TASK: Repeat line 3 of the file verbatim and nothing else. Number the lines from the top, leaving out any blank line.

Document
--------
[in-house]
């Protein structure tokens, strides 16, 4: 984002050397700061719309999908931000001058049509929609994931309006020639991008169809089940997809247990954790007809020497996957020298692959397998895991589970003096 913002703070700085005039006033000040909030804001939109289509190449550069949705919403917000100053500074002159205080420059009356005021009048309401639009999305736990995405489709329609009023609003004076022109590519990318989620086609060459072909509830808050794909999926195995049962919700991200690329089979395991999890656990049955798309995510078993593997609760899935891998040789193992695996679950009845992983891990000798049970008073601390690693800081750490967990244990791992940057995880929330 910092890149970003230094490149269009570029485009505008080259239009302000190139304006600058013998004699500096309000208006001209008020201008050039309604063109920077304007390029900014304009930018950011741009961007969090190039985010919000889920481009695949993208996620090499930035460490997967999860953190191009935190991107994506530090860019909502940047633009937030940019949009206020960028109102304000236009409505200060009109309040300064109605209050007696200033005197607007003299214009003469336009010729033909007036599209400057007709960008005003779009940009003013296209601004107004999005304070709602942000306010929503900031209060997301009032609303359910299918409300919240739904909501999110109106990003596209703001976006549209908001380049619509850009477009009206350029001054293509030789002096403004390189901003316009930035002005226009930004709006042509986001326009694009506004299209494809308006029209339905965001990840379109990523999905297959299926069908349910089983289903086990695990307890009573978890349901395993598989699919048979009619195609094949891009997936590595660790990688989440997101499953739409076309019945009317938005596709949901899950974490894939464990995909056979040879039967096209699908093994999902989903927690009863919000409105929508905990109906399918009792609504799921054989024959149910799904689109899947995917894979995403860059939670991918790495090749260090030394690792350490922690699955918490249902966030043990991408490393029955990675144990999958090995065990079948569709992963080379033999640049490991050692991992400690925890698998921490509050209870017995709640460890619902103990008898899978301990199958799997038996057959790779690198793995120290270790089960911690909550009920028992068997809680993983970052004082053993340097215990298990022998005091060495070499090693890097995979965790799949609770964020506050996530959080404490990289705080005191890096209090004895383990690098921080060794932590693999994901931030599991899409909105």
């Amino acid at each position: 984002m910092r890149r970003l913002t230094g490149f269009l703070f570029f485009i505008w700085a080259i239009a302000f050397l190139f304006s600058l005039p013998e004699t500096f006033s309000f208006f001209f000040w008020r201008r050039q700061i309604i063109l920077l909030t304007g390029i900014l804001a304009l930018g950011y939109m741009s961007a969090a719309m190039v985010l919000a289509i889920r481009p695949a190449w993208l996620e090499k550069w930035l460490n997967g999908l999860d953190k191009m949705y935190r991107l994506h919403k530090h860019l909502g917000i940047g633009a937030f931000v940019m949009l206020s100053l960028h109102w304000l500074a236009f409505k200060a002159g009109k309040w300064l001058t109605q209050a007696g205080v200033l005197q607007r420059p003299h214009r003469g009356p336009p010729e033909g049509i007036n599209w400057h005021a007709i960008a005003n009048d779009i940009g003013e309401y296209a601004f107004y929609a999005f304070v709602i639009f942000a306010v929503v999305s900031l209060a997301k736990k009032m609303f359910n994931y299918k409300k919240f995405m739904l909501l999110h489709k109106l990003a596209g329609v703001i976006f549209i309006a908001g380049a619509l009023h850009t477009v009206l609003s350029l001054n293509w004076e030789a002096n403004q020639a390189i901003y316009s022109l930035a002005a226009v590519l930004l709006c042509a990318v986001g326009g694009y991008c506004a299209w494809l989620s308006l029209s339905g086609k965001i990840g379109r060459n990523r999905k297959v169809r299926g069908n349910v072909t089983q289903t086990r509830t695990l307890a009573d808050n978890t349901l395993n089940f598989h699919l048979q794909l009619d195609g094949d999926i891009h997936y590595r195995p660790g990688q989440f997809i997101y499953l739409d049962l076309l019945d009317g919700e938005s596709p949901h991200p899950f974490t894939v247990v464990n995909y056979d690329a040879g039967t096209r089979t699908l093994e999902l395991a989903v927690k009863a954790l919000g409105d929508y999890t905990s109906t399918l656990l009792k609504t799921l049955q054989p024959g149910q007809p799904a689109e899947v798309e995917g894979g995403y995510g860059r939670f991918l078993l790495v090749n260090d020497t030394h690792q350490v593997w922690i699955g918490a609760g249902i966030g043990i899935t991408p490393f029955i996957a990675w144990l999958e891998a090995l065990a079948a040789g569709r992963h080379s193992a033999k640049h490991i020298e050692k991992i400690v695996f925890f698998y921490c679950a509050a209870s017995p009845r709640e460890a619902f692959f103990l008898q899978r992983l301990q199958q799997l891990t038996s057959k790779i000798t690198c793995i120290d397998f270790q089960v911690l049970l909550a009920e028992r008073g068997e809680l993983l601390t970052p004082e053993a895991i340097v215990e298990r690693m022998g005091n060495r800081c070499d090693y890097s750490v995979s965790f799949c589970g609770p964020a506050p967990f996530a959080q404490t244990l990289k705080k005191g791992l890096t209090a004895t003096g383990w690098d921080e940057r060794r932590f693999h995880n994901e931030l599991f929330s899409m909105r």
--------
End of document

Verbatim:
């Amino acid at each position: 984002m910092r890149r970003l913002t230094g490149f269009l703070f570029f485009i505008w700085a080259i239009a302000f050397l190139f304006s600058l005039p013998e004699t500096f006033s309000f208006f001209f000040w008020r201008r050039q700061i309604i063109l920077l909030t304007g390029i900014l804001a304009l930018g950011y939109m741009s961007a969090a719309m190039v985010l919000a289509i889920r481009p695949a190449w993208l996620e090499k550069w930035l460490n997967g999908l999860d953190k191009m949705y935190r991107l994506h919403k530090h860019l909502g917000i940047g633009a937030f931000v940019m949009l206020s100053l960028h109102w304000l500074a236009f409505k200060a002159g009109k309040w300064l001058t109605q209050a007696g205080v200033l005197q607007r420059p003299h214009r003469g009356p336009p010729e033909g049509i007036n599209w400057h005021a007709i960008a005003n009048d779009i940009g003013e309401y296209a601004f107004y929609a999005f304070v709602i639009f942000a306010v929503v999305s900031l209060a997301k736990k009032m609303f359910n994931y299918k409300k919240f995405m739904l909501l999110h489709k109106l990003a596209g329609v703001i976006f549209i309006a908001g380049a619509l009023h850009t477009v009206l609003s350029l001054n293509w004076e030789a002096n403004q020639a390189i901003y316009s022109l930035a002005a226009v590519l930004l709006c042509a990318v986001g326009g694009y991008c506004a299209w494809l989620s308006l029209s339905g086609k965001i990840g379109r060459n990523r999905k297959v169809r299926g069908n349910v072909t089983q289903t086990r509830t695990l307890a009573d808050n978890t349901l395993n089940f598989h699919l048979q794909l009619d195609g094949d999926i891009h997936y590595r195995p660790g990688q989440f997809i997101y499953l739409d049962l076309l019945d009317g919700e938005s596709p949901h991200p899950f974490t894939v247990v464990n995909y056979d690329a040879g039967t096209r089979t699908l093994e999902l395991a989903v927690k009863a954790l919000g409105d929508y999890t905990s109906t399918l656990l009792k609504t799921l049955q054989p024959g149910q007809p799904a689109e899947v798309e995917g894979g995403y995510g860059r939670f991918l078993l790495v090749n260090d020497t030394h690792q350490v593997w922690i699955g918490a609760g249902i966030g043990i899935t991408p490393f029955i996957a990675w144990l999958e891998a090995l065990a079948a040789g569709r992963h080379s193992a033999k640049h490991i020298e050692k991992i400690v695996f925890f698998y921490c679950a509050a209870s017995p009845r709640e460890a619902f692959f103990l008898q899978r992983l301990q199958q799997l891990t038996s057959k790779i000798t690198c793995i120290d397998f270790q089960v911690l049970l909550a009920e028992r008073g068997e809680l993983l601390t970052p004082e053993a895991i340097v215990e298990r690693m022998g005091n060495r800081c070499d090693y890097s750490v995979s965790f799949c589970g609770p964020a506050p967990f996530a959080q404490t244990l990289k705080k005191g791992l890096t209090a004895t003096g383990w690098d921080e940057r060794r932590f693999h995880n994901e931030l599991f929330s899409m909105r």